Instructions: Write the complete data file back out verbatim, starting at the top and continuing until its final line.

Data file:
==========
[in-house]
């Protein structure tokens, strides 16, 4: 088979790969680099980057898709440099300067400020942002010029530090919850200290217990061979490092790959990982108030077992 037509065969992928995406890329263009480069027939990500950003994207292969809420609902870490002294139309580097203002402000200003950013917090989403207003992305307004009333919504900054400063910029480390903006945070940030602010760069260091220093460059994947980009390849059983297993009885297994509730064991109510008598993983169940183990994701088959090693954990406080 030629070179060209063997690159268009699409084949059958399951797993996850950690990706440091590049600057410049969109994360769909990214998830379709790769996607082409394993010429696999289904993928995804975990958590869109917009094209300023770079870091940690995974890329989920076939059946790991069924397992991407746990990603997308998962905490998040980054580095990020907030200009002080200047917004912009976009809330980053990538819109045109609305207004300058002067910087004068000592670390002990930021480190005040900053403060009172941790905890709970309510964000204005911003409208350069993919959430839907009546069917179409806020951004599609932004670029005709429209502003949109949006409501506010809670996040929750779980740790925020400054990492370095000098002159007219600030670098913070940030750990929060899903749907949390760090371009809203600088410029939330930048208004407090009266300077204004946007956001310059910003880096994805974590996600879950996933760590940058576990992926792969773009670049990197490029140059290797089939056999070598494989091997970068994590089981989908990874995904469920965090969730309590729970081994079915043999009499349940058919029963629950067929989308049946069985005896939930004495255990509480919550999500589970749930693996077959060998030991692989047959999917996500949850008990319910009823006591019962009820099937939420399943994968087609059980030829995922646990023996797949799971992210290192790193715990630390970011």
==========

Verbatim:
[in-house]
């Protein structure tokens, strides 16, 4: 088979790969680099980057898709440099300067400020942002010029530090919850200290217990061979490092790959990982108030077992 037509065969992928995406890329263009480069027939990500950003994207292969809420609902870490002294139309580097203002402000200003950013917090989403207003992305307004009333919504900054400063910029480390903006945070940030602010760069260091220093460059994947980009390849059983297993009885297994509730064991109510008598993983169940183990994701088959090693954990406080 030629070179060209063997690159268009699409084949059958399951797993996850950690990706440091590049600057410049969109994360769909990214998830379709790769996607082409394993010429696999289904993928995804975990958590869109917009094209300023770079870091940690995974890329989920076939059946790991069924397992991407746990990603997308998962905490998040980054580095990020907030200009002080200047917004912009976009809330980053990538819109045109609305207004300058002067910087004068000592670390002990930021480190005040900053403060009172941790905890709970309510964000204005911003409208350069993919959430839907009546069917179409806020951004599609932004670029005709429209502003949109949006409501506010809670996040929750779980740790925020400054990492370095000098002159007219600030670098913070940030750990929060899903749907949390760090371009809203600088410029939330930048208004407090009266300077204004946007956001310059910003880096994805974590996600879950996933760590940058576990992926792969773009670049990197490029140059290797089939056999070598494989091997970068994590089981989908990874995904469920965090969730309590729970081994079915043999009499349940058919029963629950067929989308049946069985005896939930004495255990509480919550999500589970749930693996077959060998030991692989047959999917996500949850008990319910009823006591019962009820099937939420399943994968087609059980030829995922646990023996797949799971992210290192790193715990630390970011």